Ben-Gvir Attacks Police Hypocrisy Favoring Tibi

Attorney contrasts harsh response to Jew who threw tea at Tibi, with extreme lax treatment of Arab who threw water at former nationalist MK.

Ari Yashar, Arutz Sheva Staff ,

Itamar Ben-Gvir and Michael Ben-Ari
Itamar Ben-Gvir and Michael Ben-Ari
Flash 90

Attorney Itamar Ben-Gvir on Friday criticized the police, the state attorney and Israeli media for their harsh reaction to a Thursday incident, in which a Jewish man threw hot tea in the face of Arab MK Ahmad Tibi (Raam Taal).

The police have arrested the man, announcing an indictment will be delivered Friday morning and requesting to keep him in jail till the end of proceedings. 

Ben-Gvir spoke with Arutz Sheva, contrasting the event with an attack in February 2010, when an Arab woman splashed a bottle of water on former MK Michael Ben-Ari in the Shimon Hatzadik neighborhood of Jerusalem.

"In that incident the police didn't request to arrest the Arab until the end of proceedings, and more than that, she wasn't even arrested for a single day, but rather summoned for investigation and released afterwards," remarked Ben-Gvir.

The lawyer notes that when nationalist Ben-Ari was the victim, the police did not submit an indictment immediately, instead waiting many weeks to submit a very lax indictment. This handling of the indictment stands in sharp contrast to the current swift actions.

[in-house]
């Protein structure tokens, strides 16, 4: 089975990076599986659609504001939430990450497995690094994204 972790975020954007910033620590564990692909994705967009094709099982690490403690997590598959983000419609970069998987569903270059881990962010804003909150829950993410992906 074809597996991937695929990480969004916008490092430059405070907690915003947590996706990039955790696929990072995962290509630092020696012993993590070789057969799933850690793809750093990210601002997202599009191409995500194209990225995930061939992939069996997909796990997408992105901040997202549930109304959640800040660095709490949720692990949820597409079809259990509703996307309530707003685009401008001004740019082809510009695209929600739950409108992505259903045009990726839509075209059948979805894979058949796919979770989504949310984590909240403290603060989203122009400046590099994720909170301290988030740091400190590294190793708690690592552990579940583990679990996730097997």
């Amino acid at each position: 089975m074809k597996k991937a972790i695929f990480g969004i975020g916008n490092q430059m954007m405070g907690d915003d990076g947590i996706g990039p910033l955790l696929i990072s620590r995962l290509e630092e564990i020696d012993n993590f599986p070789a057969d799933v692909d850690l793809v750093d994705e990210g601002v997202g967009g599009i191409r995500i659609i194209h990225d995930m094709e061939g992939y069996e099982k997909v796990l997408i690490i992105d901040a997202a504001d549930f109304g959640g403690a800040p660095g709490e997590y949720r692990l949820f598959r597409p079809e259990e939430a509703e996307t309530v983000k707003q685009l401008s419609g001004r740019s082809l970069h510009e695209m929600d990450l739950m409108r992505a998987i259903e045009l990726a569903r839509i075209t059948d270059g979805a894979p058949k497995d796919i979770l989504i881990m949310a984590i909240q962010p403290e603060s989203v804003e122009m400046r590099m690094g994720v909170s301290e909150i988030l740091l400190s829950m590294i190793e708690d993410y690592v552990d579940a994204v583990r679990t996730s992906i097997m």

"If that's not enough," adds Ben-Gvir, "in the case itself the punishment that was decreed was a laughable suspended sentence, while in this tea incident from Be'er Sheva the police are requesting confinement until the end of proceedings, which usually indicates they will request a punishment of jail time."

According to Ben-Gvir, the incident shows a policy of double-standards which he says must be change.

"It is unacceptable that the Israeli police and law enforcement authorities should form their position on imprisonment requests, the type of crime and punishment demanded, based on the identity of the person and not according to clear uniform criterion," comments Ben-Gvir.

While the lawyer noted that the tea-thrower's motives are unclear, and it's unclear if he's "rightist or a leftist that wanted to send internal criticism," he remarked that "what is clear is that the Israeli police are acting here from unprofessional motives, lacking any legal basis."

"It was funny to me reading the police announcement to the news media yesterday, where they say the man was arrested after an intensive investigation - what intensive investigation was there?" asks Ben-Gvir, adding "he threw tea, a cop came and arrested him."

The problem is much more widespread according to Ben-Gvir, as the Israeli media is complicit in the double-standards.

"When Ben-Ari was attacked we had video footage," the lawyer notes, recalling that the vast majority of news editors didn't want to use it, saying "it wasn't interesting, and wasn't a serious attack."

Ben-Gvir argues that in the recent incident with Tibi "you can see how he recovers (from the tea), and it's clear there's no serious damage, but it didn't stop the Israeli media from dealing with an event they define as serious again and again and again - it's simply a hypocrisy festival."

Tibi is a former advisor to Yasser Arafat and has been involved in countless incidents of incitement, including a speech praising Arab terrorist “martyrs” he delivered at Ramallah. For years, he had a poster of Arafat in his Knesset bureau, visible to people passing in the corridor. 

The Arab MK's encounter with the hot tea can be seen here: